Analysis Series, Chapter 5: Voltage Levels Used in Electric Lift trucks Today

Analysis Series, Chapter 5: Voltage Levels Used in Electric Lift trucks Today

HCO Innovations is publishing this eight-part series as an in-depth comparative analysis and discussion on Compressed Natural Gas (CNG) Internal Combustion (IC) motors and Alternating Current (AC) Eletric lift truck engines, Comparison Analysis of CNG (IC) vs. AC Electric Lift Trucks, by Will Van Ness, VP of Fleet Management at HCO Innovations. 

Comparison Analysis of CNG (IC) vs. AC Electric Lift Trucks (AC)

The materials handling industry continues to evolve at a rapid pace, particularly in the area of motive power propulsion. Tremendous technological advancements have been made over the past decade to directly address the rising cost of petrol (fossil fuels) along with stricter emission standards. Today’s MHE acquirers have more choices than ever when it comes to motive power propulsion and with the success seen amongst fleets utilizing alternative fuel sources such as lithium ion (LION) and Hydrogen Fuel Cell (HFC), the choices will most likely increase as time goes on. For the purpose of this discussion document, our focus will be on comparing AC Electric (AC) to Internal Combustion powered lift trucks (IC), specifically compressed natural gas (CNG).

Chapter 5: Voltage Levels Used in Electric Lift trucks Today

Electric warehousing lift trucks are based on a range of voltages (e.g. 24V, 36V, 48V and 80V). Some applications don’t require a great deal of power. For example, most Class III lift trucks (walkies, walkie-stackers and walkie end-riders) operate on 24V power, considered a low voltage. Smaller lift trucks like these often (although not always) only have to transport lighter loads, have limited hydraulic functions requiring lower amperage and work in areas where top speeds are not important. With a relatively low voltage and lower amperage, power output is low. On the other hand, a higher voltage in a truck’s electrical system means the ability to achieve higher levels of performance. For example, an 80V system, as opposed to, say, a 36V system, permits higher levels of acceleration and torque.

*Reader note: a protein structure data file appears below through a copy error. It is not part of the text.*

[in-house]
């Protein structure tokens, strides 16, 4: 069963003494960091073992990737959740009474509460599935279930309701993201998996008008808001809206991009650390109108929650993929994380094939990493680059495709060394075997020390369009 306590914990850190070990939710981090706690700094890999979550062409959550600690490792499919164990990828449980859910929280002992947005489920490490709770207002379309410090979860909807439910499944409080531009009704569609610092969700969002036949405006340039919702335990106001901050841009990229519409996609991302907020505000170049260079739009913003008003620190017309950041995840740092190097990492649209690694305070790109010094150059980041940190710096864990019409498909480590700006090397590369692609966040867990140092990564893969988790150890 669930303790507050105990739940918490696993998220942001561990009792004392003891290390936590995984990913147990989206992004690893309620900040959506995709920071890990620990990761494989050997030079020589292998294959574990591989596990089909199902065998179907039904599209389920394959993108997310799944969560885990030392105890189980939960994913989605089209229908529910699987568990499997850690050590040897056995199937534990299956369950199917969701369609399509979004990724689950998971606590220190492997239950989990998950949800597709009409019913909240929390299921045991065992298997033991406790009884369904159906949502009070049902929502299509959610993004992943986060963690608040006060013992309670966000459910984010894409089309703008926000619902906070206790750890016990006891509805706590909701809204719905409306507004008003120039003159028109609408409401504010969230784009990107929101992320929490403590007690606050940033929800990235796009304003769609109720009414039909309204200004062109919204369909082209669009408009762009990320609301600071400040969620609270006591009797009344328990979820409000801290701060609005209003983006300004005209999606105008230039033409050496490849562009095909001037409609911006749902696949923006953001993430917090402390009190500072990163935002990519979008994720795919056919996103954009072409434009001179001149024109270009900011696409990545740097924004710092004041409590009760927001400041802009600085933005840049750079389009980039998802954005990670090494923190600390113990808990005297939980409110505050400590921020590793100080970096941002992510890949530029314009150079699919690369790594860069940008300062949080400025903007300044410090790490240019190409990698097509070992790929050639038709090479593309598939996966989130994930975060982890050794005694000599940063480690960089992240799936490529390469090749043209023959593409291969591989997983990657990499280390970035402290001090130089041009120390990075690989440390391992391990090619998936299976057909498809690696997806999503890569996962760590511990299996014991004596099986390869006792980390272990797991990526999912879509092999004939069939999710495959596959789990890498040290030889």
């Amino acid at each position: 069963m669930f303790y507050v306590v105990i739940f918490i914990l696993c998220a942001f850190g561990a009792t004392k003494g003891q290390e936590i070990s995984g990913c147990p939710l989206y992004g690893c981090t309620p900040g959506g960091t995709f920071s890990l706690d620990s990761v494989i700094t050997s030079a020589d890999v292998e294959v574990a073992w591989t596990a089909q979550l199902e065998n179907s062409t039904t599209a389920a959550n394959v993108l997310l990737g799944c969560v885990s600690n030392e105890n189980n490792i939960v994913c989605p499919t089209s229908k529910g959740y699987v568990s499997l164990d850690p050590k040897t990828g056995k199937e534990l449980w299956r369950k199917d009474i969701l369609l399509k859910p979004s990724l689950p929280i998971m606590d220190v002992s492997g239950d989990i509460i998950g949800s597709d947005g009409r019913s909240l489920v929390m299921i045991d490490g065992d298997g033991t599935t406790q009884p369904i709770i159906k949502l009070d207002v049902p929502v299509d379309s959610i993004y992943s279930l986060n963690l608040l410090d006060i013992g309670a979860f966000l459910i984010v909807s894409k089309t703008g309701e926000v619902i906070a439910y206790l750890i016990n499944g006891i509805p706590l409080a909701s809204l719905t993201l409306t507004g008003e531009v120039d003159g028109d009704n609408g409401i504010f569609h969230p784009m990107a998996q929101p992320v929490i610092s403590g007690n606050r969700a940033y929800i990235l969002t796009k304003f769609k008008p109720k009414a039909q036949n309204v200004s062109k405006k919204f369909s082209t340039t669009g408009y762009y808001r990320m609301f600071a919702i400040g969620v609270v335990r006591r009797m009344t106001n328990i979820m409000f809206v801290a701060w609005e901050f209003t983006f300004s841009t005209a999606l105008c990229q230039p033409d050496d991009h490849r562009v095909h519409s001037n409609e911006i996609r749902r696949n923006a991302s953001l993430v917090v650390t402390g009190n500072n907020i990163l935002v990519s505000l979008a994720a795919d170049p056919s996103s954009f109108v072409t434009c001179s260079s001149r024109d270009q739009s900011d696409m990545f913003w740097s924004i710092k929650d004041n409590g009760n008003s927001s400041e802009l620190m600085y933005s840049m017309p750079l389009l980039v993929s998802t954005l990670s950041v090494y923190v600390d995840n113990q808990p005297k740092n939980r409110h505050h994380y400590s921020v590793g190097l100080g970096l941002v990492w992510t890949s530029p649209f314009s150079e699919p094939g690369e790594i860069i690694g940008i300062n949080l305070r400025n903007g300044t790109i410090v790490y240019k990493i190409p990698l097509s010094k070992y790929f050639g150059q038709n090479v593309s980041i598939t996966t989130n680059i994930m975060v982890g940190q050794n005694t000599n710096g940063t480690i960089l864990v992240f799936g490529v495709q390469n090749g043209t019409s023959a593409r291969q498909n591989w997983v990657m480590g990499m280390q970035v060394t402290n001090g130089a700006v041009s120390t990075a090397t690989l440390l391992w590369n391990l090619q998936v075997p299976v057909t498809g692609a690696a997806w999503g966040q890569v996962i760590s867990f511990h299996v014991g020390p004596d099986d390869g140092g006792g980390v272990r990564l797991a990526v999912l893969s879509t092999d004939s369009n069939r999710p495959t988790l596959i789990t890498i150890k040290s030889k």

In general, any current flow entails some heat radiating from conductors. Thus, the low current of a higher voltage system means relatively lower heat losses. In a lift truck, the single biggest enemy of energy efficient operation is buildup of heat that cannot be dissipated quickly. Heat buildup not only harms electronic components, it also creates greater electrical resistance in wiring and cables, making it more difficult for a battery to push current through the conductors – as the electrical resistance has been increased. A rising heat level in conductors means a greater current draw is needed to compensate for this increased resistance, which in turn creates even more heat.

Continue to Chapter 6…

Read The Full Series:

Chapter 1: The Concept of Total Cost of Ownership (TCO)

Chapter 2: AC Technology Compared to Internal Combustion

Chapter 3: Compressed Natural Gas (CNG)

Chapter 4: Trends in Materials Handling

Chapter 5: Voltage Levels Used in Electric Lift trucks Today

Chapter 6: Battery and Charging Systems

Chapter 7: Electric Braking and Energy Regeneration

Chapter 8: Emissions and Corporate Responsibility: A Major Problem for IC Lift Trucks

Conclusions & Final Recap